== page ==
Love and marriage

There should be a break between falling in love and marriage.

Rabbi Dr. Eliyahu Safran,

Rabbi Dr. E.Safran
Rabbi Dr. E.Safran
INN:RS

Not long ago, I was walking along a street and I noticed a sign in a storefront window, “College Prep.”  Beneath the sign was another sign that read, “A must for success!”  Hmm, I thought to myself, that’s interesting.  We offer preparation classes for all sorts of things, except the things that we really need preparation for! 

I thought back to a conversation I’d had with a young man only a couple of weeks earlier.  He had met a young woman and he was smitten with her.  “She’s the one,” he confided to me. 

“One what?” I asked.

“The one I’m going to marry,” he proclaimed.

“And are you ready for marriage?” I asked.

He shrugged his shoulders.  “What’s to be ready for?  It’s easy to get married.”

I sighed.  Yes, it is easy to get married.  But it is not so easy to have a good marriage, a successful marriage, a wonderful marriage.  To have those things requires a bit more than simply finding “the one.”

Being good at anything demands discipline, attention, and work.  Even a naturally gifted athlete must practice so that he or she is to become great.  A brilliant musician spends hours each day, perfecting his or her skills.  And yet we somehow believe that we can simply “get married” and that will be that!

It might be true that we cannot make ourselves love someone, that true love happens to us.  We are smitten and we “fall” in love.  To fall in love is a wonderful thing, but only a fool would think that even the greatest love is enough to sustain a marriage.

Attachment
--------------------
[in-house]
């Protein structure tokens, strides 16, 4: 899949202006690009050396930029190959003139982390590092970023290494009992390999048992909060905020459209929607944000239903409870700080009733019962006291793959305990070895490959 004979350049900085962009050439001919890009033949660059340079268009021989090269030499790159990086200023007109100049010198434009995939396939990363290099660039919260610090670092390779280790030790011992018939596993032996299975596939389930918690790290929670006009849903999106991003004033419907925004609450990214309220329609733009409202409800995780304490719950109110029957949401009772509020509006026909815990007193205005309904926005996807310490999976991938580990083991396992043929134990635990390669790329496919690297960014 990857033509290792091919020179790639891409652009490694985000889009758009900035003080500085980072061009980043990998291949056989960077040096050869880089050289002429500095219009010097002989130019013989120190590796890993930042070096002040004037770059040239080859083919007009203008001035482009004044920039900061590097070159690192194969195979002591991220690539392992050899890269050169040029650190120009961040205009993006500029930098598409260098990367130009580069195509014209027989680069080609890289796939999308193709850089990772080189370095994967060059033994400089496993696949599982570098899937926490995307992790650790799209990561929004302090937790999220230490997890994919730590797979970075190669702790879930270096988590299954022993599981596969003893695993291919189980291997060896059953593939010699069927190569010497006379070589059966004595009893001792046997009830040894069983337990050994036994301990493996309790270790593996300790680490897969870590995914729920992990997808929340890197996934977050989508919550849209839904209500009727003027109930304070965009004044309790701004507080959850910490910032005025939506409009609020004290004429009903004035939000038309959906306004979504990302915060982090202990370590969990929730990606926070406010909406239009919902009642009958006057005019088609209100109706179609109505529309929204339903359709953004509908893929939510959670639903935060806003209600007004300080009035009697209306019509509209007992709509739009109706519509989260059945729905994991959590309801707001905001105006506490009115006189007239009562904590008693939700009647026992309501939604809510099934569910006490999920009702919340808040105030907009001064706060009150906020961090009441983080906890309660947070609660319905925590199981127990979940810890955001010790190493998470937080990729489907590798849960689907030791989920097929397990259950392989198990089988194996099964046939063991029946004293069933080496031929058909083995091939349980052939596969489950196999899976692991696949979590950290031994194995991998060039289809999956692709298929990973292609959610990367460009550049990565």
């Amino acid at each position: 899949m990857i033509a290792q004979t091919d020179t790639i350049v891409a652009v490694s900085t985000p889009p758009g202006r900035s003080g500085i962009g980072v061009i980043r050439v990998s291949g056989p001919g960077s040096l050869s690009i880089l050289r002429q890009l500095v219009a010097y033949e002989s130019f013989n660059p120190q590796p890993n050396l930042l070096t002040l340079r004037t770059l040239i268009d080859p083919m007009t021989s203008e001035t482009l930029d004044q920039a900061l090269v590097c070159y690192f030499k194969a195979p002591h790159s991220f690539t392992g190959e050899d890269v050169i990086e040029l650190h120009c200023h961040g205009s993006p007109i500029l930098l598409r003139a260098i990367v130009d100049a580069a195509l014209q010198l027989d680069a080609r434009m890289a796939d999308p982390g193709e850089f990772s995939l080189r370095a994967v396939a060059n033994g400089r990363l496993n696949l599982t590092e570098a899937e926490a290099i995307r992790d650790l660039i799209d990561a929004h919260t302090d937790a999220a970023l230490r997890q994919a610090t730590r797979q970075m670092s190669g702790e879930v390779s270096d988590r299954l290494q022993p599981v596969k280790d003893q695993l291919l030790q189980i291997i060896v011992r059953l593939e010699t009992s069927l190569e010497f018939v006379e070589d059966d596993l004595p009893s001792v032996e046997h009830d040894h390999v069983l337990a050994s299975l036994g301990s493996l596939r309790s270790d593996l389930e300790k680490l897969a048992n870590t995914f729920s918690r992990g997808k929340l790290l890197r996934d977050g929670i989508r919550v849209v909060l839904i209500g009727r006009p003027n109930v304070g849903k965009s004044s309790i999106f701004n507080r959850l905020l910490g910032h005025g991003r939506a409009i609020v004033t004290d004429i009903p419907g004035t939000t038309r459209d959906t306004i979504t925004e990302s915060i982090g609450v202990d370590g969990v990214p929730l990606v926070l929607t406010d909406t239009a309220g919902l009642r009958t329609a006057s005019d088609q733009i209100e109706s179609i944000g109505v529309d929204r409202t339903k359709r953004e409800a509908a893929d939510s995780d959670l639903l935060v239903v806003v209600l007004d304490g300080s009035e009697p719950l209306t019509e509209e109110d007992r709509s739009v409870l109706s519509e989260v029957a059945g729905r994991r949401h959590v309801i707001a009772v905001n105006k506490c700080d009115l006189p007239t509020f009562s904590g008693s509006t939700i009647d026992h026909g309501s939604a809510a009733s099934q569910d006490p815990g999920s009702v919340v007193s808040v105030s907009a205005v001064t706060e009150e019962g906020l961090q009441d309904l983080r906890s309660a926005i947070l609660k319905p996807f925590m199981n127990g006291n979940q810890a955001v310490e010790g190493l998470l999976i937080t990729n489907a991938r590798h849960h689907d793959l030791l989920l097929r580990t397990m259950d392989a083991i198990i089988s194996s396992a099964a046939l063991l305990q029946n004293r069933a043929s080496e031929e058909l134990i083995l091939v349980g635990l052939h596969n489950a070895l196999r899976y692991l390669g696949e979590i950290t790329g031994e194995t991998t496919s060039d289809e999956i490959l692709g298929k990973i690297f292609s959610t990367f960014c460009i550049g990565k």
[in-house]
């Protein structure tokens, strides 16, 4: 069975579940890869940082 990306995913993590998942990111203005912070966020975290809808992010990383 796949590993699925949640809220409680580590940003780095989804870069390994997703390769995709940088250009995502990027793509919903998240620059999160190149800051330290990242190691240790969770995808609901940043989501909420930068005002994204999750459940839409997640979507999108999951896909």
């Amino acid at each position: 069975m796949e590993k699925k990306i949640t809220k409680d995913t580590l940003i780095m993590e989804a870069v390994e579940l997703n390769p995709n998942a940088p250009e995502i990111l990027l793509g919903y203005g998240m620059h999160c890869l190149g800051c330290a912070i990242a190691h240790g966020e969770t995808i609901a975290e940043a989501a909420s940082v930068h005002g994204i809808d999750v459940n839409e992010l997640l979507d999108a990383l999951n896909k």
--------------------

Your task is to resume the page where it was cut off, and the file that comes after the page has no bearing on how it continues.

If we want marriages to be successful, we need to be vigilant in teaching people how to have a successful marriage.  After all, we are committed to teaching our children the fundamentals of Jewish life and experience – we teach them the laws and practices of Shabbos and holidays, the way to keep kashruth, how to lay tefillin.  Certainly we can understand that being able to participate in a successful marriage demands at least as much attention and preparation!

For many observant people, there is almost no interaction between males and females.  That might be right and good, but how then can we expect a man and a woman to engage in the most intimate of relationships if they’ve never learned how to interact at all! 

More importantly, we need to understand that in order to be successful in marriage, we need to be successful within ourselves.  Too many of us suffer from poor self-esteem and assume – no, demand – that our marriage partner provide what we find lacking in ourselves.  Too many of us dream of a husband or wife who will magically attend to our wants and needs, ensuring that we are never scared, lonely or sad again.

We objectify our potential mate, looking for mere physical beauty rather than inner and spiritual beauty. 

The truth is, more often than not, we enter a marriage with expectations and behaviors and misunderstandings that can only make marriage more difficult, not less.